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All quiet on the stadium front
Thursday December 7, 2006
By Bernard Orsman

Auckland Regional and City Councils are taking time out from the stadium debate while the Government decides how to fund the $385 million upgrade of Eden Park or go for a cheaper option.

Government officials have until Wednesday to report on the funding, design and governance issues for Eden Park after the Cabinet torpedoed plans for a waterfront stadium.

This followed the frantic two-week deadline set by the Government last month for the Auckland regional and city councils to choose between the waterfront and Eden Park.

Auckland City voted 13-7 for the waterfront but broke ranks with the Government over the site. The ARC voted unanimously for Eden Park.

The two councils yesterday said that since the Cabinet opted for Eden Park on November 27 they had not heard boo from Ministry of Economic Development officers about funding a $225 million shortfall for Eden Park's planned $385 million upgrade.

Auckland City Mayor Dick Hubbard, who has lambasted his ARC counterpart Mike Lee for not wanting to put a cent into Eden Park, declined to comment yesterday when asked about the funding package.

A council spokeswoman said: "We are waiting for some signal from the Government to give us some kind of idea about whether they will be putting funding into any of the options [for Eden Park] or not at all."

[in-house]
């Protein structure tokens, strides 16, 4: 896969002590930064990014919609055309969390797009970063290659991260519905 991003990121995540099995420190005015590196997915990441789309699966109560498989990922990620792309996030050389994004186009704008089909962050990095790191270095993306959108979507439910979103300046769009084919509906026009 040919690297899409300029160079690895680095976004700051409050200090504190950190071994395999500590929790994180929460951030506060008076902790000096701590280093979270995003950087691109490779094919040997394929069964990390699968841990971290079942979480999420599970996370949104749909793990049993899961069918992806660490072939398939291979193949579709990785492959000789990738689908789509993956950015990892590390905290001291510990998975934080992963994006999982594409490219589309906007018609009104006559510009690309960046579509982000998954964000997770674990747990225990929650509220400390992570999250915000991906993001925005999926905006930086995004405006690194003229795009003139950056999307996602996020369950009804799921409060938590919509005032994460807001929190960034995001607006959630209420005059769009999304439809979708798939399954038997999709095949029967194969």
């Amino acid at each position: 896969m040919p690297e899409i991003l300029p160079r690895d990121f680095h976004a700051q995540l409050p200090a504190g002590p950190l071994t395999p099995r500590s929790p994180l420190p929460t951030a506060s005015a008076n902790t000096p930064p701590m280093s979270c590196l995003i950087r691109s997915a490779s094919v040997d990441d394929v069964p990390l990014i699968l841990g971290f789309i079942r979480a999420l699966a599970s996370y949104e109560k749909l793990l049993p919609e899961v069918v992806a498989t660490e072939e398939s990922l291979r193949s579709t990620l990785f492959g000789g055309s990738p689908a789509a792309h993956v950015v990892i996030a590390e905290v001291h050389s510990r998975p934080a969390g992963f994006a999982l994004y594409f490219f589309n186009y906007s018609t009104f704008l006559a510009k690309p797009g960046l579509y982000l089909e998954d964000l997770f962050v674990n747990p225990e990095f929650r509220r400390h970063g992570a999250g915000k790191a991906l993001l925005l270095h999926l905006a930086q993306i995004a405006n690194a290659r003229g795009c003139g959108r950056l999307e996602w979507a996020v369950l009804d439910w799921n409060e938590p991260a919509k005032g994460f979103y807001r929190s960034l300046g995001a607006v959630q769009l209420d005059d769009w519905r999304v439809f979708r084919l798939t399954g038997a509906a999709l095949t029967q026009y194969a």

The council has given conflicting signals about how much, if any, money it would put into Eden Park. The Eden Park Trust Board has asked for $75 million (plus $26 million for a concourse linking the park with Kingsland), the council has mooted $50 million and a "confidential" council paper last month suggested "no direct ratepayer contribution to the stadium".

Auckland City councillors are wary about a contribution towards Eden Park after this year's backlash to a 13.7 per cent average household rates rise. The message from ratepayers was the Government and Rugby Union signed up to the World Cup and should foot most of the bill.

Auckland Regional Council chief executive Peter Winder said he did not expect to be approached about funding until after Ministry of Economic Development officials had reported to the Cabinet by Wednesday.

"My reading is they are doing a piece of work that will go to Cabinet and we can expect some further discussions once Cabinet has received that advice," Mr Winder said.

Mr Lee said the ARC was willing to listen to funding ideas but reiterated its primary focus was on public transport and the cup should not be a burden on ratepayers.

Meanwhile, Bob Clarkson, the National MP for Tauranga, who built the city's 20,000-seat Baypark stadium, said the answer was not to build or upgrade a stadium.

Mr Clarkson said that in his opinion the solution was to renegotiate the deal with the International Rugby Board, which only wanted to pocket a $150 million tournament fee. To meet the fee from the existing 47,500-seat Eden Park, ticket prices could be raised by a third.

"The people who love rugby will pay to see their sport through ticket prices and the rest of New Zealand won't pay. Auckland ratepayers and New Zealand taxpayers will be happy. They won't have to fork out," Mr Clarkson said.

Last night Rugby New Zealand 2011 chairman Jock Hobbs said: "Our commitment in the bid to the IRB was for a world-class, 60,000-seat stadium to host the opening match and the final. It was a fundamental part of our successful bid."